Volunteering at the Biennale: the expectations of a historian

PERSONAL DIARY: Part 1

Never mind that I am Italian- prior to this placement at the East Midlands Pavillion #EM15 at the Biennale,  I had never been to Venice and the only images I had in my mind about the city were those provided by literature, history, fiction and fantasy novels.
On the one hand, popular books such as  Cornelia Funke’s Thief Lord shaped my imagination creating a sort of mythical expectation towards the city. On the other hand, my historical studies gave me another Venice to imagine, as the powerful and great maritime republic ruling in the Mediterranean during the Middle Ages.

Gentile Bellini, Procession in PIazza San Marco, Academia, 1497. Source: Wikimedia Commons, CReative Licence.The Yorck Project: 10.000 Meisterwerke der Malerei. DVD-ROM, 2002. ISBN 3936122202. Distributed by DIRECTMEDIA Publishing GmbH.
Gentile Bellini, Procession in PIazza San Marco, Academia, 1497.
Source: Wikimedia Commons, CReative Licence.The Yorck Project: 10.000 Meisterwerke der Malerei. DVD-ROM, 2002. ISBN 3936122202. Distributed by DIRECTMEDIA Publishing GmbH.

However, what is the real Venice? Is it the one described by novelists or the one emerging from historical evidence? When my feet touched Venetian soil for the very first time, after almost two hours of travel, I felt like a medieval pilgrim who does not know what his journey will be (OK, it would have taken a medieval pilgrim a lot longer to reach Venice but you get my point…).

LdS-Guidebooks
©Laura di Stefano, 2015

I was  surprised at  the whiteness of the buildings’ stones emerging and the way the stone reflected in the blue of the lagoon. The first thing I thought was “oh, no one lied” and it is true, Venice is amazing, like the mythical city described in fantastical narratives and at the same time she has preserved the great majesty of an old and great maritime republic. I think that for this reason, the city’s environment and look are unique.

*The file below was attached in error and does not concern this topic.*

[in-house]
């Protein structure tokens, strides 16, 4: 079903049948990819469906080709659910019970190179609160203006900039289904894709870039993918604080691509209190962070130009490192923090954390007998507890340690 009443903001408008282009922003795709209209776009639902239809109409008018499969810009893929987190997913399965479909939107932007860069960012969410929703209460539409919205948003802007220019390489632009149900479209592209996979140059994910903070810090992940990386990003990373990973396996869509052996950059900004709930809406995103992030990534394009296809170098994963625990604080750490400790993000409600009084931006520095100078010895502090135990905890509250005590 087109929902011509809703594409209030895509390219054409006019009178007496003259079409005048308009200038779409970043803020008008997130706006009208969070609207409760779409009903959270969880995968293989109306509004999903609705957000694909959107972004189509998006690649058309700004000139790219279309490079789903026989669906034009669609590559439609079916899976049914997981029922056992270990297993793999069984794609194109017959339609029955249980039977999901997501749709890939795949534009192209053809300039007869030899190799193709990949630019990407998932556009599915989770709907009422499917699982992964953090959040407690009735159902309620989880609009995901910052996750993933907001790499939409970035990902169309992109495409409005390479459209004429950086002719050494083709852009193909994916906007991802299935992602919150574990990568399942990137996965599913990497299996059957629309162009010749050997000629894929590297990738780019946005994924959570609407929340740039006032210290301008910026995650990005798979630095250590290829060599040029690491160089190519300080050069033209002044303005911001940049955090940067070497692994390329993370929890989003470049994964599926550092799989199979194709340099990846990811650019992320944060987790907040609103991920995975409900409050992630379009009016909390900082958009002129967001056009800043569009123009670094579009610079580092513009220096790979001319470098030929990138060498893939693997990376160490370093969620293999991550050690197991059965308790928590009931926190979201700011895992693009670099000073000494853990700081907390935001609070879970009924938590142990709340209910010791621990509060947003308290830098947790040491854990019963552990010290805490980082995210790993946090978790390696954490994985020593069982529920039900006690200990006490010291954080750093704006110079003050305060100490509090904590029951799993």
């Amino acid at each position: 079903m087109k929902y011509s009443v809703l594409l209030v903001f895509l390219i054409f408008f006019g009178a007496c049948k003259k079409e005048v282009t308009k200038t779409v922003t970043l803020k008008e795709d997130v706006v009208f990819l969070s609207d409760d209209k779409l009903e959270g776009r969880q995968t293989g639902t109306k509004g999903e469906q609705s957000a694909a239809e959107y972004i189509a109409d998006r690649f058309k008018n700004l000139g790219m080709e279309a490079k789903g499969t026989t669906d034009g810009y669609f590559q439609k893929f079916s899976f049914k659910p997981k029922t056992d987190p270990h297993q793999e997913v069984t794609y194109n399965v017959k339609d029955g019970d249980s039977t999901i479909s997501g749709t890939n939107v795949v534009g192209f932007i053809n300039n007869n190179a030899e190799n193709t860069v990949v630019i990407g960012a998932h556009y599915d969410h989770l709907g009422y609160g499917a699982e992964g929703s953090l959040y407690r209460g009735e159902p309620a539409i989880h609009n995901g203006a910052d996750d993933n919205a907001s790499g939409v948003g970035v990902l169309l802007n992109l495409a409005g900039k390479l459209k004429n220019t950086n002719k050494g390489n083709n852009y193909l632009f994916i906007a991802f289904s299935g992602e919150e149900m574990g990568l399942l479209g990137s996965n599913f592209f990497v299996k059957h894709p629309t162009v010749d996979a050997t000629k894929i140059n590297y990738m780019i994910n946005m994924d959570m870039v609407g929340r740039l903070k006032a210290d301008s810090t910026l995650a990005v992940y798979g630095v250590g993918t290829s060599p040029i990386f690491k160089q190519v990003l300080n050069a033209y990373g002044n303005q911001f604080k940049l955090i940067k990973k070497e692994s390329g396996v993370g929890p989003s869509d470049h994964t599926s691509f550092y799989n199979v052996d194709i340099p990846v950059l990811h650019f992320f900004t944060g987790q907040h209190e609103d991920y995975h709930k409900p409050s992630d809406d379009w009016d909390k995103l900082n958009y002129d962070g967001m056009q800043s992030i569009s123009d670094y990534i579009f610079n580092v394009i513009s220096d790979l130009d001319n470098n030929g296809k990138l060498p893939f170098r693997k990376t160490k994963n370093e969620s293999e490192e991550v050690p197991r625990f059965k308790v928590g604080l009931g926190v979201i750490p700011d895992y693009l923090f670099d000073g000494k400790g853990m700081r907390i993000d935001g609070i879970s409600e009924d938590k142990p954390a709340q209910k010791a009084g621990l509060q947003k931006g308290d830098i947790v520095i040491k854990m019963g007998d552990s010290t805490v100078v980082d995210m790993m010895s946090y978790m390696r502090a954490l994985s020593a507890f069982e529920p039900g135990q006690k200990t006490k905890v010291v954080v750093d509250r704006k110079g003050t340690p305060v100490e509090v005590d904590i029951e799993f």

Really, there are no words to describe how small you can feel in Piazza San Marco, surrounded by the gold aura of the Church, the immensity of the campanile, the smell of salt coming from the sea and the sound of classic music played by the musicians in the square. I can definitely say that if I had an expectation, the reality is much better.

©Laura di Stefano, 2015
©Laura di Stefano, 2015

Laura di Stefano

Advertisements

One thought on “Volunteering at the Biennale: the expectations of a historian

Leave a Reply

Fill in your details below or click an icon to log in:

WordPress.com Logo

You are commenting using your WordPress.com account. Log Out / Change )

Twitter picture

You are commenting using your Twitter account. Log Out / Change )

Facebook photo

You are commenting using your Facebook account. Log Out / Change )

Google+ photo

You are commenting using your Google+ account. Log Out / Change )

Connecting to %s